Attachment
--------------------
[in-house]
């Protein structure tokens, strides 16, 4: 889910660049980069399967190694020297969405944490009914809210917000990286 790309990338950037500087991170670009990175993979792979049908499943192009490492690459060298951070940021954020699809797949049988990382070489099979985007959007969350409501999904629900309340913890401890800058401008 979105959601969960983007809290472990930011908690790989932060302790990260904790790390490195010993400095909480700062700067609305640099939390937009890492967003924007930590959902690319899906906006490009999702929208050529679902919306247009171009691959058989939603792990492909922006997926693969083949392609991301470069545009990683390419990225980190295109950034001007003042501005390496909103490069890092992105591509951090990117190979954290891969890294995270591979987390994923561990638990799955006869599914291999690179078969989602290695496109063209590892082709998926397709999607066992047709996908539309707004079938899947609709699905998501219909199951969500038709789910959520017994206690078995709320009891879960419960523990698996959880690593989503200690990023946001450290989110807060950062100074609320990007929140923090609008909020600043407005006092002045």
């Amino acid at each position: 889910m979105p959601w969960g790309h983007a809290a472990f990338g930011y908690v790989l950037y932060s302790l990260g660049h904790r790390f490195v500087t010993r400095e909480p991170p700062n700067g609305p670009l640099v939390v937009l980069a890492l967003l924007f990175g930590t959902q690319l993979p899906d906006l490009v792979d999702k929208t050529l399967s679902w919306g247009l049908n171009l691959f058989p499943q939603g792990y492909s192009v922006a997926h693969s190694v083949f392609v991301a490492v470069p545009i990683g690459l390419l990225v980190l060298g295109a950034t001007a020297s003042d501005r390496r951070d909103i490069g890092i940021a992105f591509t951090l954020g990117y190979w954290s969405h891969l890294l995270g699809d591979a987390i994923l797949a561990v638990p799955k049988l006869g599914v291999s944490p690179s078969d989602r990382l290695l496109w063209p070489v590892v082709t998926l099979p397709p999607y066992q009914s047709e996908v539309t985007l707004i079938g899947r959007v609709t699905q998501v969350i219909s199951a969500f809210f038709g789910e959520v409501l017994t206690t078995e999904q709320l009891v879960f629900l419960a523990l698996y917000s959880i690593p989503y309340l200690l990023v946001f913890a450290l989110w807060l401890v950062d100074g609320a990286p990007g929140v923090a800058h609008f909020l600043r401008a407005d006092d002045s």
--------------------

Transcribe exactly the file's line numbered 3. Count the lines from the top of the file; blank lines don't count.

């Amino acid at each position: 889910m979105p959601w969960g790309h983007a809290a472990f990338g930011y908690v790989l950037y932060s302790l990260g660049h904790r790390f490195v500087t010993r400095e909480p991170p700062n700067g609305p670009l640099v939390v937009l980069a890492l967003l924007f990175g930590t959902q690319l993979p899906d906006l490009v792979d999702k929208t050529l399967s679902w919306g247009l049908n171009l691959f058989p499943q939603g792990y492909s192009v922006a997926h693969s190694v083949f392609v991301a490492v470069p545009i990683g690459l390419l990225v980190l060298g295109a950034t001007a020297s003042d501005r390496r951070d909103i490069g890092i940021a992105f591509t951090l954020g990117y190979w954290s969405h891969l890294l995270g699809d591979a987390i994923l797949a561990v638990p799955k049988l006869g599914v291999s944490p690179s078969d989602r990382l290695l496109w063209p070489v590892v082709t998926l099979p397709p999607y066992q009914s047709e996908v539309t985007l707004i079938g899947r959007v609709t699905q998501v969350i219909s199951a969500f809210f038709g789910e959520v409501l017994t206690t078995e999904q709320l009891v879960f629900l419960a523990l698996y917000s959880i690593p989503y309340l200690l990023v946001f913890a450290l989110w807060l401890v950062d100074g609320a990286p990007g929140v923090a800058h609008f909020l600043r401008a407005d006092d002045s």